Cover photo courtesy BigStockPhoto
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The Eskimo Hunts in New York
By Stefan Kanfer
The darker side of the human spirit is not refined away by civilization. It is not something we are done with. Eskimo people, in my experience, have, still, a sober knowledge of their capacity for violence, but are reluctant to speak to it to whites because they have been taught that those are the emotions, the impulses, of primitives. We confuse the primitive with being deranged. They can humiliate you with a look that says they know better. ~ Barry Lopez, Arctic Dreams
The wave tousled his hair, then gently withdrew to his hands, making them undulate as if they were playing the piano. That was the point, the policemen said. The fingers were still articulate. So the body had to be dead less than six hours. No rigor mortis.
They had found it on a routine dawn patrol. Because the man was white, they assumed he was a tourist. No label on the jacket, nothing in the pockets, but his height and out-of-season tan identified him as an American. The body was driven to the morgue at Male, where it was fingerprinted and checked for dental work and identifying scars. The description and prints were sent to Washington within the hour. The Maldives administrators had never been comfortable with the presence of U.S. Navy ships bobbing three miles away in the Indian Ocean.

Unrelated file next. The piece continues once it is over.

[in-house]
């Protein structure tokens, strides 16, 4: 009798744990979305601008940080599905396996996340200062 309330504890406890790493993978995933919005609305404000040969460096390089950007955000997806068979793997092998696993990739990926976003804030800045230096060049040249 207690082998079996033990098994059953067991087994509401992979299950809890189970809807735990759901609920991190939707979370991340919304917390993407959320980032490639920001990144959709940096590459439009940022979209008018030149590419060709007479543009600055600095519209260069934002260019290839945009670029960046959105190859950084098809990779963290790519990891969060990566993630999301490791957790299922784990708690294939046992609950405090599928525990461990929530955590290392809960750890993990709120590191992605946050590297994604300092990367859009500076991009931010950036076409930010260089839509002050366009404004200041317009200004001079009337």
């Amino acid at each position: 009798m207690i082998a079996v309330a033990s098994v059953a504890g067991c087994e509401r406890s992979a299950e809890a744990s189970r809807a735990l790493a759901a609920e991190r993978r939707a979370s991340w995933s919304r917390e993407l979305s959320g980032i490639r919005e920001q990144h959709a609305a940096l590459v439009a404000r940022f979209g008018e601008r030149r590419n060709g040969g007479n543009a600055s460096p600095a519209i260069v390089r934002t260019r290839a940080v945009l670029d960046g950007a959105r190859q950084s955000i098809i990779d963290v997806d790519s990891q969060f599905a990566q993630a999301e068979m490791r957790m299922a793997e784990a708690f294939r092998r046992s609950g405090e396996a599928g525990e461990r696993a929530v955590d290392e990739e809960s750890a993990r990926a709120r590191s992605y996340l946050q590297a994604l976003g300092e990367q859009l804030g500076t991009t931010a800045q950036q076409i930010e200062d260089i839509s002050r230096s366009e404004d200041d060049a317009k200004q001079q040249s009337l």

But tourism provided 80% of the income for these islands with their long fine-sanded beaches and their bays with water clear as quartz. All things being equal, and they seldom were, cooperation was deemed preferable to confrontation. Police communication with the U.S. had become a monthly, sometimes weekly matter; it was agreed that crimes involving Americans would be reported to the FBI immediately. An answer came from the Bureau at noon: Vice Admiral J. J. Clausen was on his way to the islands. The next morning, a lean, confident man with close-cropped white hair arrived at the morgue. He was dressed in deliberately anonymous civvies as if he were visiting the islands on vacation: a tan linen sports jacket, a dark blue open shirt, khakis, loafers, no socks. He was met by Major Adam Didi, a stocky Asiatic officer who spoke in a metallic tenor.